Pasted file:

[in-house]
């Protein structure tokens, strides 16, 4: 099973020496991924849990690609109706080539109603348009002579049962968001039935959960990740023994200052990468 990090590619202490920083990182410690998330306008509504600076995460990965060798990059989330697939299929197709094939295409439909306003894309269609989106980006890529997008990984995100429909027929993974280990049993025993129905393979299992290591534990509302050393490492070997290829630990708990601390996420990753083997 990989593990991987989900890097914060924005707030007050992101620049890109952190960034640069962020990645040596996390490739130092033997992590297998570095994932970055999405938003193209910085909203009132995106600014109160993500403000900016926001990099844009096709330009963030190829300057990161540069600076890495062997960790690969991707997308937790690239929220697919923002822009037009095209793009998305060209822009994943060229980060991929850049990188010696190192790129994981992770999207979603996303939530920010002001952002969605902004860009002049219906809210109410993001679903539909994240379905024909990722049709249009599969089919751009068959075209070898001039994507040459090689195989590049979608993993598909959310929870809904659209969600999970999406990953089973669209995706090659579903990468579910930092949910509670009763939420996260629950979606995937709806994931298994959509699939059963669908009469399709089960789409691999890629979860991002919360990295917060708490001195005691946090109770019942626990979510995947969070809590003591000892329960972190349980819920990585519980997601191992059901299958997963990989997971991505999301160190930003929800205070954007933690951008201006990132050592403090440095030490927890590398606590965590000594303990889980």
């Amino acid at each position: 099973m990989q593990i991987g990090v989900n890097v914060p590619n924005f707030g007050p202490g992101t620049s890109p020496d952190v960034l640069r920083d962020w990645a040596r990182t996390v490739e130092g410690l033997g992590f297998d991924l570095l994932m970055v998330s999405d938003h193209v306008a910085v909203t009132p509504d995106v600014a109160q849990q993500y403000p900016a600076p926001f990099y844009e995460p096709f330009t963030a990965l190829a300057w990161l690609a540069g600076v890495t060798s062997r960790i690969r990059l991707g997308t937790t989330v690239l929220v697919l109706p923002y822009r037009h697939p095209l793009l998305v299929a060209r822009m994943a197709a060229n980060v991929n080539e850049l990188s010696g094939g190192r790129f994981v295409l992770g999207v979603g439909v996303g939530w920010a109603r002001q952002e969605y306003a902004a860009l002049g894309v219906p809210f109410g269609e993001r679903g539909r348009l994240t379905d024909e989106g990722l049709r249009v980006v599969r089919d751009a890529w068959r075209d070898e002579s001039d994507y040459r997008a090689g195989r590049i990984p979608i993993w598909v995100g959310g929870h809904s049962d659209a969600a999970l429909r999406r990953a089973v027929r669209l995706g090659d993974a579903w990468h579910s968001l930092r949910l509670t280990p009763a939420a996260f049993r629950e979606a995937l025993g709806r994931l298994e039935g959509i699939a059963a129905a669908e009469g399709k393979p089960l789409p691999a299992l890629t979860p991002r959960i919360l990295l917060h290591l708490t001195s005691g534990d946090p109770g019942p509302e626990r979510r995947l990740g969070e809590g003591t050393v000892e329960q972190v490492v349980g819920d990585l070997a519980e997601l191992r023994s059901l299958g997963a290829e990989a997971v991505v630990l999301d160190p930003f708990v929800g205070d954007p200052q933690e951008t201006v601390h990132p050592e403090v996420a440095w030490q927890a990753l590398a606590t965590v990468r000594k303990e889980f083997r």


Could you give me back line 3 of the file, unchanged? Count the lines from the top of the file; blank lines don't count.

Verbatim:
């Amino acid at each position: 099973m990989q593990i991987g990090v989900n890097v914060p590619n924005f707030g007050p202490g992101t620049s890109p020496d952190v960034l640069r920083d962020w990645a040596r990182t996390v490739e130092g410690l033997g992590f297998d991924l570095l994932m970055v998330s999405d938003h193209v306008a910085v909203t009132p509504d995106v600014a109160q849990q993500y403000p900016a600076p926001f990099y844009e995460p096709f330009t963030a990965l190829a300057w990161l690609a540069g600076v890495t060798s062997r960790i690969r990059l991707g997308t937790t989330v690239l929220v697919l109706p923002y822009r037009h697939p095209l793009l998305v299929a060209r822009m994943a197709a060229n980060v991929n080539e850049l990188s010696g094939g190192r790129f994981v295409l992770g999207v979603g439909v996303g939530w920010a109603r002001q952002e969605y306003a902004a860009l002049g894309v219906p809210f109410g269609e993001r679903g539909r348009l994240t379905d024909e989106g990722l049709r249009v980006v599969r089919d751009a890529w068959r075209d070898e002579s001039d994507y040459r997008a090689g195989r590049i990984p979608i993993w598909v995100g959310g929870h809904s049962d659209a969600a999970l429909r999406r990953a089973v027929r669209l995706g090659d993974a579903w990468h579910s968001l930092r949910l509670t280990p009763a939420a996260f049993r629950e979606a995937l025993g709806r994931l298994e039935g959509i699939a059963a129905a669908e009469g399709k393979p089960l789409p691999a299992l890629t979860p991002r959960i919360l990295l917060h290591l708490t001195s005691g534990d946090p109770g019942p509302e626990r979510r995947l990740g969070e809590g003591t050393v000892e329960q972190v490492v349980g819920d990585l070997a519980e997601l191992r023994s059901l299958g997963a290829e990989a997971v991505v630990l999301d160190p930003f708990v929800g205070d954007p200052q933690e951008t201006v601390h990132p050592e403090v996420a440095w030490q927890a990753l590398a606590t965590v990468r000594k303990e889980f083997r």